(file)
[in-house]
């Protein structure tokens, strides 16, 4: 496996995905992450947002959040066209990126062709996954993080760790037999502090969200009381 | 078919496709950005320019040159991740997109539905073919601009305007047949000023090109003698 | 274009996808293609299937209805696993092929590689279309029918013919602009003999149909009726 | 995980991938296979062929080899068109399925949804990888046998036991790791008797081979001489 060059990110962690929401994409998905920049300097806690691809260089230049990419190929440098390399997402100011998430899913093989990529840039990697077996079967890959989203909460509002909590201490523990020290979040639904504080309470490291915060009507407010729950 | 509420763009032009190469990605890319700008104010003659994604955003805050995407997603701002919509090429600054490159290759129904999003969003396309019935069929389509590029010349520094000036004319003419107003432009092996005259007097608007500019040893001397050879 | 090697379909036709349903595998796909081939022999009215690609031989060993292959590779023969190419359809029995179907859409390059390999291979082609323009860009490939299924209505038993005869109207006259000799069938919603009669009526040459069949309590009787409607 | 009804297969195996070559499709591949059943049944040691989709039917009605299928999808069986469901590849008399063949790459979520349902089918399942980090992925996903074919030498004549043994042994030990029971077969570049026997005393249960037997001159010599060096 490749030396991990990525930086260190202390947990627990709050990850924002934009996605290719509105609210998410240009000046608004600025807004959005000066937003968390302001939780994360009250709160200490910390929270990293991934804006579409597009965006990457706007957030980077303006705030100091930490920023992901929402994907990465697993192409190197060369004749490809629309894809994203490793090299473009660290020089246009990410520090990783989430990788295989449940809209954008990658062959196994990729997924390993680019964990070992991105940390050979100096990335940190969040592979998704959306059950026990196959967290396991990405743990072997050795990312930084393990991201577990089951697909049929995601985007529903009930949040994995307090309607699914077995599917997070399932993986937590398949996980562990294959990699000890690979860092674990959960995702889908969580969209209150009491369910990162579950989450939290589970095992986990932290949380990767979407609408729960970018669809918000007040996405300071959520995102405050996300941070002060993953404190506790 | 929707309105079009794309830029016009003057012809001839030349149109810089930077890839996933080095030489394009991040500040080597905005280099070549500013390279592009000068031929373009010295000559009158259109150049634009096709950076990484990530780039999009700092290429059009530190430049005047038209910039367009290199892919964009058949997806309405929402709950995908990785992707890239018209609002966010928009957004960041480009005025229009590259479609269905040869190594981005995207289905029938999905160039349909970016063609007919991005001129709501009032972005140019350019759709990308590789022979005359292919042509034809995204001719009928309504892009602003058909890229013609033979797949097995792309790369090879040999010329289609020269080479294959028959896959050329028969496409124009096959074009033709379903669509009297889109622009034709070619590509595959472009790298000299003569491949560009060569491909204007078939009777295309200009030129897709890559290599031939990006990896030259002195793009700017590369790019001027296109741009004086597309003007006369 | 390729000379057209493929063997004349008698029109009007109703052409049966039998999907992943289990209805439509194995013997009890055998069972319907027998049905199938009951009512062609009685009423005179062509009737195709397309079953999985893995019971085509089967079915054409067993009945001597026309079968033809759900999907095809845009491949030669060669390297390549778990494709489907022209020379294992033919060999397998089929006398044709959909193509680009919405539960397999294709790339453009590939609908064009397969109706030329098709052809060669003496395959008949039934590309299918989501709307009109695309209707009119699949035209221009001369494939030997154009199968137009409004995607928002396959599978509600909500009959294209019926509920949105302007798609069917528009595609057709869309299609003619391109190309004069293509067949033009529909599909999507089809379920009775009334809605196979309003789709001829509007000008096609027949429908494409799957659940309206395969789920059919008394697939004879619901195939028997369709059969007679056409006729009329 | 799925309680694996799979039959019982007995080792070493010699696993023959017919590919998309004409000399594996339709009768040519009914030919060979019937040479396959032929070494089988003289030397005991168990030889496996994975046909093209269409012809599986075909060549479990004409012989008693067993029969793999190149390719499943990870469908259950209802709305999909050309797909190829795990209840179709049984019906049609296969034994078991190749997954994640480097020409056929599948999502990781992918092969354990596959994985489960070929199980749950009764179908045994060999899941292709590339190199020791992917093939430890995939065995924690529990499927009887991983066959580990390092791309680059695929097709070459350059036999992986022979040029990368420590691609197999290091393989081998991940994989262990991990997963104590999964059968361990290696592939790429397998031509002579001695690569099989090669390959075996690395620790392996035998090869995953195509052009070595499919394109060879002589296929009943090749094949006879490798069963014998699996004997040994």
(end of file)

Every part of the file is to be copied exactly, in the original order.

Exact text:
[in-house]
């Protein structure tokens, strides 16, 4: 496996995905992450947002959040066209990126062709996954993080760790037999502090969200009381 | 078919496709950005320019040159991740997109539905073919601009305007047949000023090109003698 | 274009996808293609299937209805696993092929590689279309029918013919602009003999149909009726 | 995980991938296979062929080899068109399925949804990888046998036991790791008797081979001489 060059990110962690929401994409998905920049300097806690691809260089230049990419190929440098390399997402100011998430899913093989990529840039990697077996079967890959989203909460509002909590201490523990020290979040639904504080309470490291915060009507407010729950 | 509420763009032009190469990605890319700008104010003659994604955003805050995407997603701002919509090429600054490159290759129904999003969003396309019935069929389509590029010349520094000036004319003419107003432009092996005259007097608007500019040893001397050879 | 090697379909036709349903595998796909081939022999009215690609031989060993292959590779023969190419359809029995179907859409390059390999291979082609323009860009490939299924209505038993005869109207006259000799069938919603009669009526040459069949309590009787409607 | 009804297969195996070559499709591949059943049944040691989709039917009605299928999808069986469901590849008399063949790459979520349902089918399942980090992925996903074919030498004549043994042994030990029971077969570049026997005393249960037997001159010599060096 490749030396991990990525930086260190202390947990627990709050990850924002934009996605290719509105609210998410240009000046608004600025807004959005000066937003968390302001939780994360009250709160200490910390929270990293991934804006579409597009965006990457706007957030980077303006705030100091930490920023992901929402994907990465697993192409190197060369004749490809629309894809994203490793090299473009660290020089246009990410520090990783989430990788295989449940809209954008990658062959196994990729997924390993680019964990070992991105940390050979100096990335940190969040592979998704959306059950026990196959967290396991990405743990072997050795990312930084393990991201577990089951697909049929995601985007529903009930949040994995307090309607699914077995599917997070399932993986937590398949996980562990294959990699000890690979860092674990959960995702889908969580969209209150009491369910990162579950989450939290589970095992986990932290949380990767979407609408729960970018669809918000007040996405300071959520995102405050996300941070002060993953404190506790 | 929707309105079009794309830029016009003057012809001839030349149109810089930077890839996933080095030489394009991040500040080597905005280099070549500013390279592009000068031929373009010295000559009158259109150049634009096709950076990484990530780039999009700092290429059009530190430049005047038209910039367009290199892919964009058949997806309405929402709950995908990785992707890239018209609002966010928009957004960041480009005025229009590259479609269905040869190594981005995207289905029938999905160039349909970016063609007919991005001129709501009032972005140019350019759709990308590789022979005359292919042509034809995204001719009928309504892009602003058909890229013609033979797949097995792309790369090879040999010329289609020269080479294959028959896959050329028969496409124009096959074009033709379903669509009297889109622009034709070619590509595959472009790298000299003569491949560009060569491909204007078939009777295309200009030129897709890559290599031939990006990896030259002195793009700017590369790019001027296109741009004086597309003007006369 | 390729000379057209493929063997004349008698029109009007109703052409049966039998999907992943289990209805439509194995013997009890055998069972319907027998049905199938009951009512062609009685009423005179062509009737195709397309079953999985893995019971085509089967079915054409067993009945001597026309079968033809759900999907095809845009491949030669060669390297390549778990494709489907022209020379294992033919060999397998089929006398044709959909193509680009919405539960397999294709790339453009590939609908064009397969109706030329098709052809060669003496395959008949039934590309299918989501709307009109695309209707009119699949035209221009001369494939030997154009199968137009409004995607928002396959599978509600909500009959294209019926509920949105302007798609069917528009595609057709869309299609003619391109190309004069293509067949033009529909599909999507089809379920009775009334809605196979309003789709001829509007000008096609027949429908494409799957659940309206395969789920059919008394697939004879619901195939028997369709059969007679056409006729009329 | 799925309680694996799979039959019982007995080792070493010699696993023959017919590919998309004409000399594996339709009768040519009914030919060979019937040479396959032929070494089988003289030397005991168990030889496996994975046909093209269409012809599986075909060549479990004409012989008693067993029969793999190149390719499943990870469908259950209802709305999909050309797909190829795990209840179709049984019906049609296969034994078991190749997954994640480097020409056929599948999502990781992918092969354990596959994985489960070929199980749950009764179908045994060999899941292709590339190199020791992917093939430890995939065995924690529990499927009887991983066959580990390092791309680059695929097709070459350059036999992986022979040029990368420590691609197999290091393989081998991940994989262990991990997963104590999964059968361990290696592939790429397998031509002579001695690569099989090669390959075996690395620790392996035998090869995953195509052009070595499919394109060879002589296929009943090749094949006879490798069963014998699996004997040994």